6. Fold and press each corner in towards the center of your napkin where the two edges meet and form a right angle (see image below). You will create two new 90 degree angles at each side of your fold.

7.  Fold and press the sides of each corner in towards each other so they meet exactly at midline and create a nice new (mitered!) corner. Pin in place.

8.  Fold and press the sides of your napkin to form straight lines between each of the mitered corners and pin in place. (Again, I was able to do this free-hand so to speak, without a ruler. Doing so will save you so much time. Trust me, you can do it.)

9.  Stitch around your napkin using a 1/4" seam allowance. When approaching a corner, sew all the way to 1/4" from the edge, drop your needle down into your napkin, lift your presser foot and turn 90 degrees. Make sure your seam allowance is 1/4" from the next side before you start sewing. Lower your presser foot and continuing sewing down the next side and repeat until you've sewed up the entire napkin. Be sure to back stitch at the beginning and end of your sewing.

10. Press each of your corners well on the wrong side of the napkin.

And there you have it! You've made a mitered corner cloth napkin.

Now, go make some food, sit down with your loved ones and put these little pretties to good use. Perhaps, like me, you'll already be dreaming of your next set - napkins for each season, napkins for each holiday, napkins for a certain meal (in our house we have chicken napkins for roast chicken night), the possibilities are endless.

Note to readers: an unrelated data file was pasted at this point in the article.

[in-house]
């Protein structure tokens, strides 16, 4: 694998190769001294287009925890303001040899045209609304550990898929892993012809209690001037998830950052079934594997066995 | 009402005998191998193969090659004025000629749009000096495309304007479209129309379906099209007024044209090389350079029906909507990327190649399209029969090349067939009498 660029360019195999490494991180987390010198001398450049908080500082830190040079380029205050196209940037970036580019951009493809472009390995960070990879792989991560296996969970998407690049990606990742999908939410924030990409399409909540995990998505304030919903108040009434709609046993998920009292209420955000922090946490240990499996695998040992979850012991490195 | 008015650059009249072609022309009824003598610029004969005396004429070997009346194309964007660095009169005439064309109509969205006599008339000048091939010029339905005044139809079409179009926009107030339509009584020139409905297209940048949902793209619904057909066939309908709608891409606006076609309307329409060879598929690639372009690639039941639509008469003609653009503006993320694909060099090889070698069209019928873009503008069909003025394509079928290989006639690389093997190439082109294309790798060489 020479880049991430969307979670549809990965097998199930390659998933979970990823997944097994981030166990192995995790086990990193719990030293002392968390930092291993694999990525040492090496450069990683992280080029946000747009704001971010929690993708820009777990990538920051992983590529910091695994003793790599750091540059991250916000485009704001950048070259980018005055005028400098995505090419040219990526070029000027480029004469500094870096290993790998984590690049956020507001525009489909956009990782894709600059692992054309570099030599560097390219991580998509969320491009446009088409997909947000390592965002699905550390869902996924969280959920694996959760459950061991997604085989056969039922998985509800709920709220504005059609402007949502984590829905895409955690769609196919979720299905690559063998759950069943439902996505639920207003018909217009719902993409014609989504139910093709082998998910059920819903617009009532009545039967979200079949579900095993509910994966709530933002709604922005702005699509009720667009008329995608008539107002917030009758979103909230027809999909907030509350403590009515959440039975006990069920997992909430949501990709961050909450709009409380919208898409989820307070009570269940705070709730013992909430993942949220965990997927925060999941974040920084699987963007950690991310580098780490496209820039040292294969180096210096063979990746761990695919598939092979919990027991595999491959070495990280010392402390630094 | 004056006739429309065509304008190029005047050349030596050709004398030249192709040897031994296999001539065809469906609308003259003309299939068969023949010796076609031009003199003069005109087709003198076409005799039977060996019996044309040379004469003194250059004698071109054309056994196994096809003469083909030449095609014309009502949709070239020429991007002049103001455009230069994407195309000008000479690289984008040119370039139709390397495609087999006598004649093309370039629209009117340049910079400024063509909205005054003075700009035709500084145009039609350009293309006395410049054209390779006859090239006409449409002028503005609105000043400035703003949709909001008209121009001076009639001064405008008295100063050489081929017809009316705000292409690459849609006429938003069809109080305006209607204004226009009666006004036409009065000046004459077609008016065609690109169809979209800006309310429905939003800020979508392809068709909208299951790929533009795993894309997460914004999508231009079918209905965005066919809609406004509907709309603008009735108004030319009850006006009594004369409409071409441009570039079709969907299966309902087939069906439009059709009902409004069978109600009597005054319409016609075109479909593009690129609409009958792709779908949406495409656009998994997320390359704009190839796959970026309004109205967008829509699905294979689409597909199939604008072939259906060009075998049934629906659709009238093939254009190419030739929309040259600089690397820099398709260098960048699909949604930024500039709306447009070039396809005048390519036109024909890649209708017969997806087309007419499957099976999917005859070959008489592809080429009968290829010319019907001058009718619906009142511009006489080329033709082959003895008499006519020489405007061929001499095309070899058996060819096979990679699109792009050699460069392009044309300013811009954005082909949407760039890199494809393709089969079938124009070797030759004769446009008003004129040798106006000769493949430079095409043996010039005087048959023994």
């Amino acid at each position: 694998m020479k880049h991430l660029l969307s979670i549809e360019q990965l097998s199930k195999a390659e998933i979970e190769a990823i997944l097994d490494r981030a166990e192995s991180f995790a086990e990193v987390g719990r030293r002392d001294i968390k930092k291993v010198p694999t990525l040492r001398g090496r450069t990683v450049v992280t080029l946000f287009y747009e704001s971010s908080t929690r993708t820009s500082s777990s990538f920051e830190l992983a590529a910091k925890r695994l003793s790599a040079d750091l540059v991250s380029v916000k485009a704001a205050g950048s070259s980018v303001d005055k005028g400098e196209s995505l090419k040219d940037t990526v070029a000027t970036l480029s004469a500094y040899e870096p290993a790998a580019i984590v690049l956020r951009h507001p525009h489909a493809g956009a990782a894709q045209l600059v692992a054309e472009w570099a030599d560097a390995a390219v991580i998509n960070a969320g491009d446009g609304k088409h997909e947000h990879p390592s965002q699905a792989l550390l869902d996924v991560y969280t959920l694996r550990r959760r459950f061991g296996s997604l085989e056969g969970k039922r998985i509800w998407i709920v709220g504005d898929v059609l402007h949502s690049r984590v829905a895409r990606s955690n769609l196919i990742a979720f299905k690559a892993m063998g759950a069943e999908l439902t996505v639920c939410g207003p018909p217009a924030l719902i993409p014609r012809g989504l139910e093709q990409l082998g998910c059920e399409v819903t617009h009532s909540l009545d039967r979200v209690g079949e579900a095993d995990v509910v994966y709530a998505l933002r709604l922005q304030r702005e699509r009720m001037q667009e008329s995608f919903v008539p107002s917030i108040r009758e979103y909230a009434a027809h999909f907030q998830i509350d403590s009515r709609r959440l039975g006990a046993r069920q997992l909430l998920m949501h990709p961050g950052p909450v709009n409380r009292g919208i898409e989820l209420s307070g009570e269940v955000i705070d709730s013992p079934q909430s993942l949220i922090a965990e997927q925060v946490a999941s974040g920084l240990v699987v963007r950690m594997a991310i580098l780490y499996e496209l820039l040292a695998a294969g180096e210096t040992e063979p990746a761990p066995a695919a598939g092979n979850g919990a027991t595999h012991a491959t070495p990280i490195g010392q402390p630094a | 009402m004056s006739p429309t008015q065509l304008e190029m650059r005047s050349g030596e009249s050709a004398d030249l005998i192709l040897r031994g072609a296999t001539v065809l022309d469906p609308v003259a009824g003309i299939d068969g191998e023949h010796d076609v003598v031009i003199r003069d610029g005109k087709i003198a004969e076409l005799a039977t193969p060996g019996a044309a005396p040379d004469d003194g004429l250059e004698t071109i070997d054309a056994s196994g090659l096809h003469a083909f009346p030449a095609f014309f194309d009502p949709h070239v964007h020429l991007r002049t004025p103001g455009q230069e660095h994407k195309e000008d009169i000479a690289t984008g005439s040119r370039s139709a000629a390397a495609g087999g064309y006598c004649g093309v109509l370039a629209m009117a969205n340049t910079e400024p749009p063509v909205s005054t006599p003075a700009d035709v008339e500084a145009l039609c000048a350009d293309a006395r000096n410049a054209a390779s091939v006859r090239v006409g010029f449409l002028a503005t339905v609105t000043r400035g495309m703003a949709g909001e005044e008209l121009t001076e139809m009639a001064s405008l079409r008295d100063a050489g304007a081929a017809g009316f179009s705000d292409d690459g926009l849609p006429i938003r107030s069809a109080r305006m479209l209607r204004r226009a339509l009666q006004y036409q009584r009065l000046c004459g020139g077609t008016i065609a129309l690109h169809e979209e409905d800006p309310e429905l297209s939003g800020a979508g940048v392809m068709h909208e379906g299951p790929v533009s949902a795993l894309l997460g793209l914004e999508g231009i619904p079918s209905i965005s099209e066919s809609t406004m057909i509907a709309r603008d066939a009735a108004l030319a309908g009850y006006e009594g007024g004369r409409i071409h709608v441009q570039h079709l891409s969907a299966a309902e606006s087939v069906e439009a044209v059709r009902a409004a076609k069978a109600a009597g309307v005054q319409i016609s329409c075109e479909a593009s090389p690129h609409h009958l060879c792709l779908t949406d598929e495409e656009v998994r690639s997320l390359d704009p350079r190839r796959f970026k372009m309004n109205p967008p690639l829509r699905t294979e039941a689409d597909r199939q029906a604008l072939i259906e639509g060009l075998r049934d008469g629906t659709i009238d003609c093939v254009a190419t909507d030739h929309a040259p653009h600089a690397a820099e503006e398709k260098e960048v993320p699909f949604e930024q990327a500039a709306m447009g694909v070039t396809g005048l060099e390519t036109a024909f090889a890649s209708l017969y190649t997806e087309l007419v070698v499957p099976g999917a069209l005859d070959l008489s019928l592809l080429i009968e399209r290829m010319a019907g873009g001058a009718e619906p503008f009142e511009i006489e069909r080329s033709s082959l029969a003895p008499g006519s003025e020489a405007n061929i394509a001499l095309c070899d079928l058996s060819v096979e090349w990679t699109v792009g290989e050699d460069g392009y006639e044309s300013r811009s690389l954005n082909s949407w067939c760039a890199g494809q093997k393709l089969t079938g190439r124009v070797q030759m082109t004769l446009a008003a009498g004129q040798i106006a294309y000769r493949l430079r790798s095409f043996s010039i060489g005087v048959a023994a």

Be sure to link to your napkins in the comments when you make some. I look forward to seeing them!


  1. Your tutorial is the best I have found for making napkins. But I do have a couple of questions. I assume you washed your fabric first? The "premium" cotton fabric I picked up seems pretty thin. Do your napkins seem on the thin side? I am wondering if I should line them or make them double sided. Thanks!

    1. I'm so glad you find the tutorial helpful, Kim! Yes, it's always a good idea to wash your fabric first. (It's probably not the end of the world if you don't pre-wash when making napkins as long as you're working with fabric you are familiar with and you know won't shrink significantly.) Before I made the napkins I shared your concern that they might be too thin. But I used quilting cotton (the fabric above is from Joel Dewberry's Aviary 2 line) and they turned out quite similar in feel and weight to other store-bought cloth napkins. When I experimented with double sided they ended up feeling a bit bulky to me, but you could certainly make them that way. This tutorial would not work for double sided, though they are quite easy to put together. Good luck and let me know how your napkins turn out!

    2. Thanks, Alyssa. After I posted my comment I did wash and dry my fabric without waiting for your reply, as I was pretty sure it should be washed first. It feels nicer and thicker after washing, so I'm glad I did - not to mention it's the right thing to do for a much better end result. I also compared my fabric after washing to some napkins I have from Pottery Barn and it is every bit as nice if not more so. I tried napkins earlier this year, but was frustrated with the mitered corners. Your tutorial was really helpful in making it seem easy. I'll let you know how it goes! Thanks again!

    3. I made 16 napkins yesterday and they turned out great! I used four different coordinating, orange print fabrics. Most of my corners look pretty good, I'm happy to report. Thanks again for the great tutorial!